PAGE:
After Nearly 3 Decades In Solitary Confinement, Texas Prisoner Seeks Court's Help
Convicted robber Dennis Wayne Hope was captured shortly after he escaped prison in 1994 and put in isolation—where he remains to this day.
A prisoner in Texas who has spent more than a quarter century in solitary confinement — or around half his life — is requesting the Supreme Court limit how long he and other prisoners can be isolated while behind bars.
In 1990, a judge sentenced Dennis Wayne Hope, now 53, to 80 years in prison after he was found guilty of committing multiple armed robberies.
In 1994, Hope escaped and was on the lam for around two months, during which time he robbed four grocery stores and carjacked an elderly man at knifepoint. When recaptured, he was placed in solitary confinement, where he has remained ever since.
Hope’s lawyers contended that prison administrative committee reviews conducted twice a year were shams that “merely rubber stamped Mr. Hope’s ongoing solitary confinement.”
“So pre-ordained are the outcomes of Mr. Hope’s reviews that committee members have stopped pretending to even read Mr. Hope’s file; instead, they make small talk about, for instance, ‘the availability of firewood and whether or not it can be delivered,’” the attorneys wrote in court documents.
In January 2022, Hope asked the highest court in the country to consider whether his 27 years of confinement were a violation of his Eighth Amendment rights under the U.S. Constitution, which asserts no “cruel and unusual punishments” shall be “inflicted” on criminal defendants.
“Mr. Hope was initially placed in solitary confinement in 1994, following an escape attempt. After he spent 11 years in solitary confinement, a committee of prison security personnel concluded he was no longer an ‘escape risk.’ But another 16 years later, Mr. Hope remains in solitary confinement,’” the prisoner’s lawyers wrote in a petition filed with the Supreme Court of the United States.
In a response to an earlier lawsuit Hope brought against prison officials, a lower court had ruled solitary confinement never violates the Eighth Amendment “no matter how long it is imposed for, how devastating its effects on a prisoner, or how penologically unnecessary.”
Hope’s legal team, however, has now countered that the prisoner “has spent virtually every waking minute [since 1994] alone in a cell somewhere between the size of an elevator and a compact parking space.”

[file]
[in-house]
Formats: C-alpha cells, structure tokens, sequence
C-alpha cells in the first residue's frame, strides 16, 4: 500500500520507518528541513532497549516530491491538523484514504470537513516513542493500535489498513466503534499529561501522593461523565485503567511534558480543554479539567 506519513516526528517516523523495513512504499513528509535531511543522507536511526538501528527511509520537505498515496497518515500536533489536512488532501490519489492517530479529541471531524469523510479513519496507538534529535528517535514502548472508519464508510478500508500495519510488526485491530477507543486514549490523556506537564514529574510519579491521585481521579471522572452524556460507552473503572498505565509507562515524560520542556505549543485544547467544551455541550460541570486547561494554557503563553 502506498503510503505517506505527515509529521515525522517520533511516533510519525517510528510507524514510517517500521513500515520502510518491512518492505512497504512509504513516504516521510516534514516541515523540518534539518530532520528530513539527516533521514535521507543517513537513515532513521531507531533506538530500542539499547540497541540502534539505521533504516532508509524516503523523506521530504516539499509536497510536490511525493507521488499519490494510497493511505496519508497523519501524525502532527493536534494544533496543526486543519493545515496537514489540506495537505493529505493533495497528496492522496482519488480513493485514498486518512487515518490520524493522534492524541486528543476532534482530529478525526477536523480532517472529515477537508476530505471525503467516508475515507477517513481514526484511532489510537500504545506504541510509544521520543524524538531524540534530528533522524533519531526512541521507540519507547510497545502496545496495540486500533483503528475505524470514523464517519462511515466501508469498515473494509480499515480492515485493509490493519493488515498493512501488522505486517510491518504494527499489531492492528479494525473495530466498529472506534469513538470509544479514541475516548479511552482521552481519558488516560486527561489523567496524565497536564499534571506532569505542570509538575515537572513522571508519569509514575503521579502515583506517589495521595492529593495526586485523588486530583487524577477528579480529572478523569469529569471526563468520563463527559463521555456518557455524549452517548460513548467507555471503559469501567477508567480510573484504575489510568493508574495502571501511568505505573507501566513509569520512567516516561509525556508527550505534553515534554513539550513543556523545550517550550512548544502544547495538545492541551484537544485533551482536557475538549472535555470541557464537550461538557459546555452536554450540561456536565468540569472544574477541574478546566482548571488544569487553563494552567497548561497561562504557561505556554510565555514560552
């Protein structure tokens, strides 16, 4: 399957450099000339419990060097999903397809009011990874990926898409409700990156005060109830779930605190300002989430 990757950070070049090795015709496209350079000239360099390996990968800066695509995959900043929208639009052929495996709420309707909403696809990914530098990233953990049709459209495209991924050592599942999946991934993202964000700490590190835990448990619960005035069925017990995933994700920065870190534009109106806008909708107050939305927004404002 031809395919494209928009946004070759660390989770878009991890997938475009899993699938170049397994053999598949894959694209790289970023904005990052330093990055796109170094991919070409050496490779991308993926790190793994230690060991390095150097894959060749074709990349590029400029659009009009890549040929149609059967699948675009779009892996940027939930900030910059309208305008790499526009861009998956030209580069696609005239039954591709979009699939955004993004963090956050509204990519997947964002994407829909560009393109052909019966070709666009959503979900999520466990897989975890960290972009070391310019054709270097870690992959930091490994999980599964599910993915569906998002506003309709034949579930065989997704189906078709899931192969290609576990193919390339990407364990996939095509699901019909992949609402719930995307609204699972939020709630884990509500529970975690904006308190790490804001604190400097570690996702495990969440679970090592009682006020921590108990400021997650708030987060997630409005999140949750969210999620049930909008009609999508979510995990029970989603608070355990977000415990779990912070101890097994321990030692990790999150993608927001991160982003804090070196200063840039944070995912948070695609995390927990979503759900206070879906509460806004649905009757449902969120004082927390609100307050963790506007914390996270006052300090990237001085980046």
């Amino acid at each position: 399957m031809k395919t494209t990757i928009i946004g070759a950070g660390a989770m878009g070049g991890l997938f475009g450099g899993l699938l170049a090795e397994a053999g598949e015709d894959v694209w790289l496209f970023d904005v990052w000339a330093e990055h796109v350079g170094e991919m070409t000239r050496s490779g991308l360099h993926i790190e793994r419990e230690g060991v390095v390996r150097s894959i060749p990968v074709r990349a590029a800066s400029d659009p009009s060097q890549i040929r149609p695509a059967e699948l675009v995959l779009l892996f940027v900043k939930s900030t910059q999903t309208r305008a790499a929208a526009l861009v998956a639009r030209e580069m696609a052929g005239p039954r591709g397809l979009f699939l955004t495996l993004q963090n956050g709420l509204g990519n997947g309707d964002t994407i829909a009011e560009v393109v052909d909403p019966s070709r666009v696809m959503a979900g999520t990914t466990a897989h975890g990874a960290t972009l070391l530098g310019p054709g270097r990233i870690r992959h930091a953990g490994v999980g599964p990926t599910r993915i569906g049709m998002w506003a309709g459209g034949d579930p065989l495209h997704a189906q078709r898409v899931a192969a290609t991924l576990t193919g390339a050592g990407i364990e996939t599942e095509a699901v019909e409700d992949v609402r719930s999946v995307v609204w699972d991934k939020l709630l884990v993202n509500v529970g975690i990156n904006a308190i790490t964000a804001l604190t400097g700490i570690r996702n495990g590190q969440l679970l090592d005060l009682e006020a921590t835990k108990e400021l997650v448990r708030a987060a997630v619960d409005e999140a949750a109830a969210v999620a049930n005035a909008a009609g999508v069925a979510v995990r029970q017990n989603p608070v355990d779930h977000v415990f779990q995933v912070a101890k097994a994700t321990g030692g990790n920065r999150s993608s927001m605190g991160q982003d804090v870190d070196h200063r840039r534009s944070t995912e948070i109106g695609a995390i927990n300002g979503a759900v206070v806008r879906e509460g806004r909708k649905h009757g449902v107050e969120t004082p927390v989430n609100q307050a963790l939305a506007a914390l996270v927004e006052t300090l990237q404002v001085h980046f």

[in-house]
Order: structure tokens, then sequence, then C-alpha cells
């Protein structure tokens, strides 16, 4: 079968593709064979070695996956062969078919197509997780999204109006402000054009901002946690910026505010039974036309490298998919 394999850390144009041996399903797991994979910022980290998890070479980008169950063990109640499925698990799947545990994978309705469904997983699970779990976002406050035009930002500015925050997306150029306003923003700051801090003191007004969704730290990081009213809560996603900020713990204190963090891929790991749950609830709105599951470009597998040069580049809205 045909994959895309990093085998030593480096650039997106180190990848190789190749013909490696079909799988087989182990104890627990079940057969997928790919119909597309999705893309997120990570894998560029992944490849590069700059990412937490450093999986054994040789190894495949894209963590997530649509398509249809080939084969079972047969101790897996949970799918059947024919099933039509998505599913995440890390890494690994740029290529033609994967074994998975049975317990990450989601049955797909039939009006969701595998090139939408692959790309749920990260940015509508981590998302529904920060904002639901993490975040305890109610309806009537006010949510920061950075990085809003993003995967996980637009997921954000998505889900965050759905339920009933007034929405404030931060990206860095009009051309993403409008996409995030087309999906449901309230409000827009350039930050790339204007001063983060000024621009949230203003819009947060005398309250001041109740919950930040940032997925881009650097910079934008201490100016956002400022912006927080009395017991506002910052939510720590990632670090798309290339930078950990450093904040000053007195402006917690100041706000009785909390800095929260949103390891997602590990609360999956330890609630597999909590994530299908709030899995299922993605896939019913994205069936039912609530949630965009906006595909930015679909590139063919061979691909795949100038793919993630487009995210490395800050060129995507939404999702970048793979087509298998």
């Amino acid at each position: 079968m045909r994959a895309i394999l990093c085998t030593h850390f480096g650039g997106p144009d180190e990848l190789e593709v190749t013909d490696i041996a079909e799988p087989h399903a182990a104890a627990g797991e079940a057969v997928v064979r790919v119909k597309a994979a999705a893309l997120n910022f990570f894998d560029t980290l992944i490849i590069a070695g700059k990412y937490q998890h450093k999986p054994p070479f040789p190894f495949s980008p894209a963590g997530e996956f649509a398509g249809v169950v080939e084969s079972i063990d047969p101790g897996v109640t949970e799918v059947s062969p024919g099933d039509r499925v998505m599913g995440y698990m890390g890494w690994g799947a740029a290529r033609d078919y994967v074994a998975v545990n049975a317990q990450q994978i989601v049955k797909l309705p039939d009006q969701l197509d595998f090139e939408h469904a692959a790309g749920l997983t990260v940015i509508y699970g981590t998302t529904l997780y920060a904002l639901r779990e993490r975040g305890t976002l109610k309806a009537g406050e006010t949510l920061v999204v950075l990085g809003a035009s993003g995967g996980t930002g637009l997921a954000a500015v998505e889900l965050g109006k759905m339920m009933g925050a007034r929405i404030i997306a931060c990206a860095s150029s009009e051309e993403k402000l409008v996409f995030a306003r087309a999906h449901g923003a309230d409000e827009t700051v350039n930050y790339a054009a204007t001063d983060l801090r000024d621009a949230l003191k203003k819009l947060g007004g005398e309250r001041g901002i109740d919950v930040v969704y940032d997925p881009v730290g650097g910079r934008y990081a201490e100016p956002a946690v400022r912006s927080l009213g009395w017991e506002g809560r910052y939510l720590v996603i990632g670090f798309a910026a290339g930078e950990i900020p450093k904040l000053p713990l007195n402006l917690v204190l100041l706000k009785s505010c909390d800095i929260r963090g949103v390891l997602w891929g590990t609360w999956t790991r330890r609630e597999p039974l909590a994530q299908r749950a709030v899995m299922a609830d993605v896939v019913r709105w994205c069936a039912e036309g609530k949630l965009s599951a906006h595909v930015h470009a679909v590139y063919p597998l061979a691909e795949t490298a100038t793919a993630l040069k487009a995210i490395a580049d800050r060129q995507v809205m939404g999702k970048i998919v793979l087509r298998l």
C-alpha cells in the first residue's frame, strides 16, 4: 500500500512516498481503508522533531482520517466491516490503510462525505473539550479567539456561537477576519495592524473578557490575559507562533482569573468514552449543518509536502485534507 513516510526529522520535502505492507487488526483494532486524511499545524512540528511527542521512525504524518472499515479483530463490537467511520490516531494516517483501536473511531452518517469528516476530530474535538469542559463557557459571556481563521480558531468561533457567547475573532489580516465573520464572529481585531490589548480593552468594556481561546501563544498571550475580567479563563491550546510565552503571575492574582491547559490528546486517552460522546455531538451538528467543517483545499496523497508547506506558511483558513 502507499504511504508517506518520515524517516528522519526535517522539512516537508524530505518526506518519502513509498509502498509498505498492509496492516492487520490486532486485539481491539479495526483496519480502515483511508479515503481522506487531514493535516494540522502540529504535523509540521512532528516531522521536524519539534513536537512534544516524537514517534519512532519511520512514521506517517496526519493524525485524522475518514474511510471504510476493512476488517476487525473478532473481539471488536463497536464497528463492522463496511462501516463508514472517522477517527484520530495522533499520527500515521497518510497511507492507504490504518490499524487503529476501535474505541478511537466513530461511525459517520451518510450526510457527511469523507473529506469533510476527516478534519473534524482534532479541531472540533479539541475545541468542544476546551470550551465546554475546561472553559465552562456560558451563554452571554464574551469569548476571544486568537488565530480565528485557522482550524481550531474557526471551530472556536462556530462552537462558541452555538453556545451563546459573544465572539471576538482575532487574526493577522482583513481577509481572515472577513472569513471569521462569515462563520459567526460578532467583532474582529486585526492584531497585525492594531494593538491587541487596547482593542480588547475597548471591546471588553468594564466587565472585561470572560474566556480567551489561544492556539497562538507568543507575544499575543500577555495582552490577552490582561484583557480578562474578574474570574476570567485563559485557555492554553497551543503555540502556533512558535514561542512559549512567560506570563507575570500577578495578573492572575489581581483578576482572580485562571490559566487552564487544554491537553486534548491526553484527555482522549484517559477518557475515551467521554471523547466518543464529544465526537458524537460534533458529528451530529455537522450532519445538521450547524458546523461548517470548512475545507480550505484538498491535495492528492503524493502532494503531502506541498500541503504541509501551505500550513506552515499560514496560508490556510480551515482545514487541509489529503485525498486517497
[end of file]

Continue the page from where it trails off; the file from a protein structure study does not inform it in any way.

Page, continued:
“He eats alone, exercises alone, and worships alone. His only human contact is with the guards who strip search and handcuff him,” his lawyers explained. “He has alleged that decades of isolation have led to hallucinations and thoughts of suicide and that there is no reason for his ongoing solitary confinement.”
“When Mr. Hope is removed from his cell to exercise, he is taken to another enclosure, where he exercises alone. He does not socialize with other prisoners, participate in religious activities, work, or attend group vocational programs,” his lawyers wrote, adding that officials have granted Hope only one personal phone call since 1994. According to The New York Times, the call occurred in 2013 when Hope’s mother passed away.
The convicted prisoner’s time, his lawyers said, has taken a toll on both his physical and mental health.
“He is afflicted by visual and auditory hallucinations and suicidal ideation,” the Supreme Court filing stated. “He suffers from anxiety and depression. And he endures chronic pain from constant confinement in cramped quarters.”
According to the petition, over 500 prisoners in Texas have served more than a decade in solitary confinement and nearly 140 have spent over 20 years in isolation.
After Hope filed his lawsuit with the Supreme Court in winter 2022, Texas prison officials told the justices they did not intend to submit a response, a move The New York Times reported appeared to indicate they were unconcerned about the case.
According to the publication, Hope recently wrote in a letter to his lawyers that challenging the use of solitary confinement in prison has given him “a purpose and goal.”
“[It’s] helped me maintain a degree of my sanity in an otherwise insane environment,” Hope reportedly wrote. “Having sat back here and watched men commit suicide, mutilate themselves, try to overdose on pills and slowly lose their minds, I said to myself that I was going to try to make a positive change in the way we are housed and treated if it was the last thing I did.”
Stream the episode “Got to Impersonate a Guard” from I (Almost) Got Away With It on discovery+ to learn more about the events that led to Dennis’s incarceration.